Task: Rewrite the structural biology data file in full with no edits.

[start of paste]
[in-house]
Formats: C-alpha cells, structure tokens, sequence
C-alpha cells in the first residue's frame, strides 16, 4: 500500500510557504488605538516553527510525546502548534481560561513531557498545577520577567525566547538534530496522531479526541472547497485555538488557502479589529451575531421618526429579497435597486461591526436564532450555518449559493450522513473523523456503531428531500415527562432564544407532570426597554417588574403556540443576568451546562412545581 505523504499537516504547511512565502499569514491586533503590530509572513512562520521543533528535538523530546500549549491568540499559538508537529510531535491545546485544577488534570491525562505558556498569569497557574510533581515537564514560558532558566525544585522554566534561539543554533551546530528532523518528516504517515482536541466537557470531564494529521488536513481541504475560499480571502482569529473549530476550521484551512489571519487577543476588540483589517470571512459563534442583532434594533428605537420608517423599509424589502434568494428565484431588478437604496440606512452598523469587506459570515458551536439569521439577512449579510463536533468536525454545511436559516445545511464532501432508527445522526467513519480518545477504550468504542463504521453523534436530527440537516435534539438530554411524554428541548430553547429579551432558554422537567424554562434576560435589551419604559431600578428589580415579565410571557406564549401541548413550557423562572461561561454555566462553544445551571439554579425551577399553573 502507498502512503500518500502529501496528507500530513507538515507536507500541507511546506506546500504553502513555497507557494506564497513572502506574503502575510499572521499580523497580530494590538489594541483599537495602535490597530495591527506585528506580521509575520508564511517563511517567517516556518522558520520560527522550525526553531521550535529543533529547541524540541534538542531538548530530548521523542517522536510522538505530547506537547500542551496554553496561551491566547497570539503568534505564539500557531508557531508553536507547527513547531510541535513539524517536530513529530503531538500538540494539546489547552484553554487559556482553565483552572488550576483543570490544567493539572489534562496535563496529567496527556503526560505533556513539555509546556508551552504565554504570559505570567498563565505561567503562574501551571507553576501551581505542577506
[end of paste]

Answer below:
[in-house]
Formats: C-alpha cells, structure tokens, sequence
C-alpha cells in the first residue's frame, strides 16, 4: 500500500510557504488605538516553527510525546502548534481560561513531557498545577520577567525566547538534530496522531479526541472547497485555538488557502479589529451575531421618526429579497435597486461591526436564532450555518449559493450522513473523523456503531428531500415527562432564544407532570426597554417588574403556540443576568451546562412545581 505523504499537516504547511512565502499569514491586533503590530509572513512562520521543533528535538523530546500549549491568540499559538508537529510531535491545546485544577488534570491525562505558556498569569497557574510533581515537564514560558532558566525544585522554566534561539543554533551546530528532523518528516504517515482536541466537557470531564494529521488536513481541504475560499480571502482569529473549530476550521484551512489571519487577543476588540483589517470571512459563534442583532434594533428605537420608517423599509424589502434568494428565484431588478437604496440606512452598523469587506459570515458551536439569521439577512449579510463536533468536525454545511436559516445545511464532501432508527445522526467513519480518545477504550468504542463504521453523534436530527440537516435534539438530554411524554428541548430553547429579551432558554422537567424554562434576560435589551419604559431600578428589580415579565410571557406564549401541548413550557423562572461561561454555566462553544445551571439554579425551577399553573 502507498502512503500518500502529501496528507500530513507538515507536507500541507511546506506546500504553502513555497507557494506564497513572502506574503502575510499572521499580523497580530494590538489594541483599537495602535490597530495591527506585528506580521509575520508564511517563511517567517516556518522558520520560527522550525526553531521550535529543533529547541524540541534538542531538548530530548521523542517522536510522538505530547506537547500542551496554553496561551491566547497570539503568534505564539500557531508557531508553536507547527513547531510541535513539524517536530513529530503531538500538540494539546489547552484553554487559556482553565483552572488550576483543570490544567493539572489534562496535563496529567496527556503526560505533556513539555509546556508551552504565554504570559505570567498563565505561567503562574501551571507553576501551581505542577506